Why Black Millennials Are Dressing Like Comic Superheros | Style Out There | Refinery29


I’ve never seen anyone with these puff braids
before. They kinda look like pods to me. Like Afrofuturist, like something’s gonna
open out of it and like light’s gonna come shine out. Tiny little miniature aliens are gonna come
out of it. Let’s not think about that. Not that futuristic. I’m wandering the stacks of New York’s
Midtown Comics. Woah. This place is massive. Yup. Come on. Where I’m learning just how far superheroes have come since the age of burly white guys dressed in spandex onesies. Meet Delta Major. A comic book fan turned costume designer. A delta is like a meeting point and then a
major is just, when in doubt, be extra. I’m ever-changing my style, my look, my
hair. These comics have evolved, and so too have superheroes. These are some of the classics well known
from DC like Batman and then the Black Panther, of course, with his Vibranium suit. It was one of the biggest movies of last year. In 2018, Black Panther exploded into theaters
snagging more than a billion dollars in ticket sales. For so many, this was more than a movie. It was a resurrection of a decades old movement
called Afrofuturism. It’s what happens when a sci-fi imagination is applied to
African-American narratives across dozens of art forms, including comics. But for communities still reeling from tragedy,
how can fashion and fantasy help write a new storyline? Afrofuturism has made it such a mainstream
thing to just have black badass characters that are smart, scientific, and just very
powerful in their own right, while still being black. There’s a new Iron Person. Iron Man isn’t the only Iron- They’re not gendered anymore. It’s a sixteen year old girl named Riri
Williams. She is a genius. She went to MIT and she basically created
his whole suit over again. She still wears her afro and her natural curly
hair, and is very into like street style and hip-hop. When you talk about comic books, your whole
demeanor changes. You got so excited. You really light up. I do love comic books. My dad collected comic books. So it’s like nostalgia, part of my childhood
growing up. It’s just like a thing that my family does. There was even a year where half my family
literally went to Comic-Con. And we were just rolling deep as a family
through Comic-Con just nerding out together. Delta’s love of comics only grew when she discovered her secret power. She could sew. Here are some of my creations. I created this top, the pattern on the pants. I make art with fabric, that’s just my medium. This is awesome. Something I love to do in my pieces are the shoulder cap epaulettes. This is like your signature. Mmhmm, this is my signature. It’s like armor, but also like biomechanic. Just little wings. Just little, mmhmm. These are my bootyless chaps. Excuse me? Yes. Your wax cloth bootyless chaps. Talk about, like, culture jamming. West-African wax print but like Cowboy chaps. The cowboy chaps which is very queer, you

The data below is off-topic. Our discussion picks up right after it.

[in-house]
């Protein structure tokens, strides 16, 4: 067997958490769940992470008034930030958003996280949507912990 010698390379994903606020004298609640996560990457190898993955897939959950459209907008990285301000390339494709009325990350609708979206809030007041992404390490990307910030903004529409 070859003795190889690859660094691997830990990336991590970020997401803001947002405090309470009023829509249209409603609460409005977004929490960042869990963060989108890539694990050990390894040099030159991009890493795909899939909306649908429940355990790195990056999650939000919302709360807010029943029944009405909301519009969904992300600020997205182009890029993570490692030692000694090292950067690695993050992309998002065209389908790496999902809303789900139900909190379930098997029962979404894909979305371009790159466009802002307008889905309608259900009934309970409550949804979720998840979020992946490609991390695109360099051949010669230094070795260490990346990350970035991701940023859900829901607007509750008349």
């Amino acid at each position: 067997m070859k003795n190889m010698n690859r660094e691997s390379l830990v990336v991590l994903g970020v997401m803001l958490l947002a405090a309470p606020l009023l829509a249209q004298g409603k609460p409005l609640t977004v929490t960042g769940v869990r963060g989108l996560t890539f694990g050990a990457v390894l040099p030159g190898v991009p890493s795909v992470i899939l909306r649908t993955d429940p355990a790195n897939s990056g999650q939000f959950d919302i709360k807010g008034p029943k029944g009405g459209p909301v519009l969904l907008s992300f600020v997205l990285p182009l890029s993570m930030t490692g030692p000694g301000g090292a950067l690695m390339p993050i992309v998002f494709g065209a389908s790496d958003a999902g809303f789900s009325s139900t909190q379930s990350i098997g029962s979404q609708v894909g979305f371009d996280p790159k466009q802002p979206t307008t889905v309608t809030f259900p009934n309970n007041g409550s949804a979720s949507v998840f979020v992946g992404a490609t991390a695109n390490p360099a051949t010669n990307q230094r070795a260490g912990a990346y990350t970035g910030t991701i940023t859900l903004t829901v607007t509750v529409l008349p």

know, but then you have like the cargo pocket and like the hood which is very American, you know? And like street fashion, yeah? I love combining. It’s so good. That’s it. That’s the Delta thing. Pulling from all these sources. For years, African Americans like Delta have
been dreaming up an origin story. A source for their superpowers. Personally, do you know your ancestral history? Unfortunately, I do not. In America, we don’t know where we came
from. So we’re just trying to pull from whatever
connects us and gives us that sense of grounding and home. We are trying to, um… That’s not our fault but we are trying to
connect. We have to remember that when we were brought
here as slaves, we don’t know what our lineage is and where we came from. We’re trying to figure it out and through
the tool of dress, we’re able to link back to our culture in the best way
that we know how. Kimberly Jenkins is a professor of fashion
history at Parsons School of Design in New York, in the midst of curating an exhibition on fashion and race. What does race have to do with fashion? Oh gosh. We’re realizing quite a bit. The way we dress ourselves and adorn ourselves
is inextricably linked to how we see ourselves. From our hair, to how we wear our makeup,
we can think about how we can dress ourselves in a way that confronts a troubled past. It’s imperative to look to our past and
be able to acknowledge what our ancestors went through even just a few generations back. The labels that we’ve been given. Images from a Jim Crow past. With Afrofuturism, we can sort of reassess
history and take our ancestors into liberation with us through dressing how we want, and
propose a new resilient future for ourselves. On our own terms. I find George Clinton and Parliament Funkadelic
a really interesting case study in black history because they had this sort of double bind
where they were black and marginalized, but they were also this group of like, and I say
this in the most lovingly term, of black weirdos at that time. So they just thought, okay, well if we’re
not gonna fit in anywhere we’re just gonna dress like aliens, these other worldly characters. It was a cosmic response to American racism and discrimination. Sun Ra’s music. Octavia Butler’s literature. It all worked to reclaim black identity. Their supersonic statements gave rise to what
would come to be called Afrofuturism. It seems to pull this ancient, tribal past
and then it’s fused with this super futuristic look that’s almost like space alien. From New York to Nigeria, the style is contradictory and yet perfectly matched. Tradition mixed with technology, lo-fi with sci-fi, what’s in our history mixed with
what’s in our imagination. Recent acolytes include Janelle Monae, Childish